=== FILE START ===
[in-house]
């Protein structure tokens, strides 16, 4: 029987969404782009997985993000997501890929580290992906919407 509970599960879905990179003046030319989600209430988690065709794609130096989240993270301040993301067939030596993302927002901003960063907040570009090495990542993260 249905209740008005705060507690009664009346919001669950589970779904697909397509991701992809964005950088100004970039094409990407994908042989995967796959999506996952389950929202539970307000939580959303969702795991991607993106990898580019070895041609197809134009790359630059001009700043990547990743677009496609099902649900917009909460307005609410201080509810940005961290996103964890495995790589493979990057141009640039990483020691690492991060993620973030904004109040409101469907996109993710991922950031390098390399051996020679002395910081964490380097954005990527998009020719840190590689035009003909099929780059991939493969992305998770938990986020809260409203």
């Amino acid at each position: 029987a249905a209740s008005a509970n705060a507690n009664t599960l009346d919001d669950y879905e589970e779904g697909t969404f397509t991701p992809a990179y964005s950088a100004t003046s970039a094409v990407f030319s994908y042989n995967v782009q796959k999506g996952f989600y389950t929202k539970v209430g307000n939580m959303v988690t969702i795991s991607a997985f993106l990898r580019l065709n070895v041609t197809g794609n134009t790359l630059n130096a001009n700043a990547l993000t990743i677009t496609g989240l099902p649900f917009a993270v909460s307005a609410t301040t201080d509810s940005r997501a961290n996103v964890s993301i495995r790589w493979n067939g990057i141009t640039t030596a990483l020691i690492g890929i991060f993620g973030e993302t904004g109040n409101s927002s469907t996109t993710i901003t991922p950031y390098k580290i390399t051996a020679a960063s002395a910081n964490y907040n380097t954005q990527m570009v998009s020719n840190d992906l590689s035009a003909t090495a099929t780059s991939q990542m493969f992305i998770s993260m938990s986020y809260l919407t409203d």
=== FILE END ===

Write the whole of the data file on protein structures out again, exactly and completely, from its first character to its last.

[in-house]
């Protein structure tokens, strides 16, 4: 029987969404782009997985993000997501890929580290992906919407 509970599960879905990179003046030319989600209430988690065709794609130096989240993270301040993301067939030596993302927002901003960063907040570009090495990542993260 249905209740008005705060507690009664009346919001669950589970779904697909397509991701992809964005950088100004970039094409990407994908042989995967796959999506996952389950929202539970307000939580959303969702795991991607993106990898580019070895041609197809134009790359630059001009700043990547990743677009496609099902649900917009909460307005609410201080509810940005961290996103964890495995790589493979990057141009640039990483020691690492991060993620973030904004109040409101469907996109993710991922950031390098390399051996020679002395910081964490380097954005990527998009020719840190590689035009003909099929780059991939493969992305998770938990986020809260409203």
């Amino acid at each position: 029987a249905a209740s008005a509970n705060a507690n009664t599960l009346d919001d669950y879905e589970e779904g697909t969404f397509t991701p992809a990179y964005s950088a100004t003046s970039a094409v990407f030319s994908y042989n995967v782009q796959k999506g996952f989600y389950t929202k539970v209430g307000n939580m959303v988690t969702i795991s991607a997985f993106l990898r580019l065709n070895v041609t197809g794609n134009t790359l630059n130096a001009n700043a990547l993000t990743i677009t496609g989240l099902p649900f917009a993270v909460s307005a609410t301040t201080d509810s940005r997501a961290n996103v964890s993301i495995r790589w493979n067939g990057i141009t640039t030596a990483l020691i690492g890929i991060f993620g973030e993302t904004g109040n409101s927002s469907t996109t993710i901003t991922p950031y390098k580290i390399t051996a020679a960063s002395a910081n964490y907040n380097t954005q990527m570009v998009s020719n840190d992906l590689s035009a003909t090495a099929t780059s991939q990542m493969f992305i998770s993260m938990s986020y809260l919407t409203d």